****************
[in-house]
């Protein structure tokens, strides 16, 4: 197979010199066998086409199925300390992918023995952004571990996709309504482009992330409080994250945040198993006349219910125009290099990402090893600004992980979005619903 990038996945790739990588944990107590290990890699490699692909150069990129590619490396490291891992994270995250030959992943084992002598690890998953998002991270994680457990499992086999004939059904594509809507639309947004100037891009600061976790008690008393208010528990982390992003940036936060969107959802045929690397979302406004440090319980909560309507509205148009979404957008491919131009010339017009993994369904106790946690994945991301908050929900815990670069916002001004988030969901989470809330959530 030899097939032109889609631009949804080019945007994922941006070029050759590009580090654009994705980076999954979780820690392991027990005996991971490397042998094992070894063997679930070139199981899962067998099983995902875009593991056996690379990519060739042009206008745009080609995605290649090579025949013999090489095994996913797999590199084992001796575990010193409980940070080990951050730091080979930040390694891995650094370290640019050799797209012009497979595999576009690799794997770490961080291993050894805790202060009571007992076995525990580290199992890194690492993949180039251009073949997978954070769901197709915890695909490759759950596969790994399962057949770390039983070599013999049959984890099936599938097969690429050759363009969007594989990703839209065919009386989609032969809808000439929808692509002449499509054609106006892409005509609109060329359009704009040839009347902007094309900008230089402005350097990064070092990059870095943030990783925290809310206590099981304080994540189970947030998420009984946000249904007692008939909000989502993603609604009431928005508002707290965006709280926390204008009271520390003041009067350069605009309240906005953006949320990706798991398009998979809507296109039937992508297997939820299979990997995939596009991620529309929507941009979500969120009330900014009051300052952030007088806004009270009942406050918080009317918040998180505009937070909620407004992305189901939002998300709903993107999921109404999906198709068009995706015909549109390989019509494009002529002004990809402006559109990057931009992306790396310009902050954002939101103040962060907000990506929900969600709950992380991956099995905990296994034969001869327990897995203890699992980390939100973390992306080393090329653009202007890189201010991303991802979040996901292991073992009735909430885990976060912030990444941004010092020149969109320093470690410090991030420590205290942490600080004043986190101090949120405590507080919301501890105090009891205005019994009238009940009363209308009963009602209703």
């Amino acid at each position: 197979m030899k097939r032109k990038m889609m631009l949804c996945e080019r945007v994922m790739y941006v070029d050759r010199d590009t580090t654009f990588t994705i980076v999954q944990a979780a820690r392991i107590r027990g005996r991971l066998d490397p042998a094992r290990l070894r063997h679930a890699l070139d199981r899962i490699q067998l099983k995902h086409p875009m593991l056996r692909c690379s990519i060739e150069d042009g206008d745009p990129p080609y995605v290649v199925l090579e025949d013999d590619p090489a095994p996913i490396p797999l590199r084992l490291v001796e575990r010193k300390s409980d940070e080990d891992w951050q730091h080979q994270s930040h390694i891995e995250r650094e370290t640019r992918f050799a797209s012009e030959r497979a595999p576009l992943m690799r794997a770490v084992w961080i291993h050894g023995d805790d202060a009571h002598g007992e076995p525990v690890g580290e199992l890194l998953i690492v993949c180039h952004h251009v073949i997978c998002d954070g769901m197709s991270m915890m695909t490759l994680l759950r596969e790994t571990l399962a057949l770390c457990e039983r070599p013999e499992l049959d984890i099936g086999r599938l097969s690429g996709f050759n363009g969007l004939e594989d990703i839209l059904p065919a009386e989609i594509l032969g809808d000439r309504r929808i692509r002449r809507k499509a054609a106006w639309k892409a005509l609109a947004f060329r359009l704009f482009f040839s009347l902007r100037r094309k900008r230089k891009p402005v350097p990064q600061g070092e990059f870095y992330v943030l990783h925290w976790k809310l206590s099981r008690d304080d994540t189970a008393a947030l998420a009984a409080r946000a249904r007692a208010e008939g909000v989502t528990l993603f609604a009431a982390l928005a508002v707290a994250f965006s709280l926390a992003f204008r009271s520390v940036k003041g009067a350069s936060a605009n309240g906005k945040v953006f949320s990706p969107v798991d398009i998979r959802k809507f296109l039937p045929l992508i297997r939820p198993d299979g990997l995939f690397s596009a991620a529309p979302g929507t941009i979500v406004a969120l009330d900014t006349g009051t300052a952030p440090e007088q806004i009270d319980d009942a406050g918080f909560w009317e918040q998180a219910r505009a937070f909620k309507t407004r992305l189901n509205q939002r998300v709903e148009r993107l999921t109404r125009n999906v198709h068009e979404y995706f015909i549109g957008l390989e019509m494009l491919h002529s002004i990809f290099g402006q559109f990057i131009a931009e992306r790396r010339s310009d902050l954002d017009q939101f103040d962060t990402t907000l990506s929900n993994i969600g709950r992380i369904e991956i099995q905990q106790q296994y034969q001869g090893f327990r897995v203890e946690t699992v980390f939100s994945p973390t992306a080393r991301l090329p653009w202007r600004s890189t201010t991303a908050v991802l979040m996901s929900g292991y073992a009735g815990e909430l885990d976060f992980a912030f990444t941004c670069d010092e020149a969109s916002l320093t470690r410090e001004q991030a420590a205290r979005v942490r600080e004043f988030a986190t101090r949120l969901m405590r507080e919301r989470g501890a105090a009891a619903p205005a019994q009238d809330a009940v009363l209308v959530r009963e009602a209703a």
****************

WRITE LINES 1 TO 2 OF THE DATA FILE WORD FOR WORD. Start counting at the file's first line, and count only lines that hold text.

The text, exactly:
[in-house]
């Protein structure tokens, strides 16, 4: 197979010199066998086409199925300390992918023995952004571990996709309504482009992330409080994250945040198993006349219910125009290099990402090893600004992980979005619903 990038996945790739990588944990107590290990890699490699692909150069990129590619490396490291891992994270995250030959992943084992002598690890998953998002991270994680457990499992086999004939059904594509809507639309947004100037891009600061976790008690008393208010528990982390992003940036936060969107959802045929690397979302406004440090319980909560309507509205148009979404957008491919131009010339017009993994369904106790946690994945991301908050929900815990670069916002001004988030969901989470809330959530 030899097939032109889609631009949804080019945007994922941006070029050759590009580090654009994705980076999954979780820690392991027990005996991971490397042998094992070894063997679930070139199981899962067998099983995902875009593991056996690379990519060739042009206008745009080609995605290649090579025949013999090489095994996913797999590199084992001796575990010193409980940070080990951050730091080979930040390694891995650094370290640019050799797209012009497979595999576009690799794997770490961080291993050894805790202060009571007992076995525990580290199992890194690492993949180039251009073949997978954070769901197709915890695909490759759950596969790994399962057949770390039983070599013999049959984890099936599938097969690429050759363009969007594989990703839209065919009386989609032969809808000439929808692509002449499509054609106006892409005509609109060329359009704009040839009347902007094309900008230089402005350097990064070092990059870095943030990783925290809310206590099981304080994540189970947030998420009984946000249904007692008939909000989502993603609604009431928005508002707290965006709280926390204008009271520390003041009067350069605009309240906005953006949320990706798991398009998979809507296109039937992508297997939820299979990997995939596009991620529309929507941009979500969120009330900014009051300052952030007088806004009270009942406050918080009317918040998180505009937070909620407004992305189901939002998300709903993107999921109404999906198709068009995706015909549109390989019509494009002529002004990809402006559109990057931009992306790396310009902050954002939101103040962060907000990506929900969600709950992380991956099995905990296994034969001869327990897995203890699992980390939100973390992306080393090329653009202007890189201010991303991802979040996901292991073992009735909430885990976060912030990444941004010092020149969109320093470690410090991030420590205290942490600080004043986190101090949120405590507080919301501890105090009891205005019994009238009940009363209308009963009602209703």